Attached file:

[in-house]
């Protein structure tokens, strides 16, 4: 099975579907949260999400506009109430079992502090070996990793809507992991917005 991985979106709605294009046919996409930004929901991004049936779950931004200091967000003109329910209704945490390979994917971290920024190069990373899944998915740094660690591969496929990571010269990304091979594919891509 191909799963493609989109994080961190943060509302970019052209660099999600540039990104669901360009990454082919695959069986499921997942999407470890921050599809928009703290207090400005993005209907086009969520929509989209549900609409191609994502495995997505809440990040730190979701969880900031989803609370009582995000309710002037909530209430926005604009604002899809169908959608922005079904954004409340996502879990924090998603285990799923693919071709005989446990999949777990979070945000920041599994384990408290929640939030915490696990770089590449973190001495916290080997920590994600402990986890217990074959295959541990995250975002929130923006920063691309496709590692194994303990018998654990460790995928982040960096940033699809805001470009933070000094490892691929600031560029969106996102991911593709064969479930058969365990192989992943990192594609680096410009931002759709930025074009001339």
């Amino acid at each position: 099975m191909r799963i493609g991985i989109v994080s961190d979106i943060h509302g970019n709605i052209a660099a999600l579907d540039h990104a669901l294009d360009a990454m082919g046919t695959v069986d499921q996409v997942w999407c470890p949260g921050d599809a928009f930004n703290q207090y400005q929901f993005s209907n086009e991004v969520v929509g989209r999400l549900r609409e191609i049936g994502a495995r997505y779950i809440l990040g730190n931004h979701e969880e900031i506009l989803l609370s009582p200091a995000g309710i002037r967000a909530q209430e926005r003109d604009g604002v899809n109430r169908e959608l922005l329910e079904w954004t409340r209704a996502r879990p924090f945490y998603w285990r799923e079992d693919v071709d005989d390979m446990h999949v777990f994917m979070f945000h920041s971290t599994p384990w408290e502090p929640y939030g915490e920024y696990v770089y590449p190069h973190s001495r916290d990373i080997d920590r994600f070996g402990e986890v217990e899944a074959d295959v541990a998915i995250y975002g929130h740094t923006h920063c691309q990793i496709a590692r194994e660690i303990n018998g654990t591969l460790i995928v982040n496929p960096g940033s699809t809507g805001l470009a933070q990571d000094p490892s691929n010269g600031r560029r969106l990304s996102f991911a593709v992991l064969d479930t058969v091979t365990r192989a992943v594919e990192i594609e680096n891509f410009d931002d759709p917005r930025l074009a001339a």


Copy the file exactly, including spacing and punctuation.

[in-house]
């Protein structure tokens, strides 16, 4: 099975579907949260999400506009109430079992502090070996990793809507992991917005 991985979106709605294009046919996409930004929901991004049936779950931004200091967000003109329910209704945490390979994917971290920024190069990373899944998915740094660690591969496929990571010269990304091979594919891509 191909799963493609989109994080961190943060509302970019052209660099999600540039990104669901360009990454082919695959069986499921997942999407470890921050599809928009703290207090400005993005209907086009969520929509989209549900609409191609994502495995997505809440990040730190979701969880900031989803609370009582995000309710002037909530209430926005604009604002899809169908959608922005079904954004409340996502879990924090998603285990799923693919071709005989446990999949777990979070945000920041599994384990408290929640939030915490696990770089590449973190001495916290080997920590994600402990986890217990074959295959541990995250975002929130923006920063691309496709590692194994303990018998654990460790995928982040960096940033699809805001470009933070000094490892691929600031560029969106996102991911593709064969479930058969365990192989992943990192594609680096410009931002759709930025074009001339």
């Amino acid at each position: 099975m191909r799963i493609g991985i989109v994080s961190d979106i943060h509302g970019n709605i052209a660099a999600l579907d540039h990104a669901l294009d360009a990454m082919g046919t695959v069986d499921q996409v997942w999407c470890p949260g921050d599809a928009f930004n703290q207090y400005q929901f993005s209907n086009e991004v969520v929509g989209r999400l549900r609409e191609i049936g994502a495995r997505y779950i809440l990040g730190n931004h979701e969880e900031i506009l989803l609370s009582p200091a995000g309710i002037r967000a909530q209430e926005r003109d604009g604002v899809n109430r169908e959608l922005l329910e079904w954004t409340r209704a996502r879990p924090f945490y998603w285990r799923e079992d693919v071709d005989d390979m446990h999949v777990f994917m979070f945000h920041s971290t599994p384990w408290e502090p929640y939030g915490e920024y696990v770089y590449p190069h973190s001495r916290d990373i080997d920590r994600f070996g402990e986890v217990e899944a074959d295959v541990a998915i995250y975002g929130h740094t923006h920063c691309q990793i496709a590692r194994e660690i303990n018998g654990t591969l460790i995928v982040n496929p960096g940033s699809t809507g805001l470009a933070q990571d000094p490892s691929n010269g600031r560029r969106l990304s996102f991911a593709v992991l064969d479930t058969v091979t365990r192989a992943v594919e990192i594609e680096n891509f410009d931002d759709p917005r930025l074009a001339a």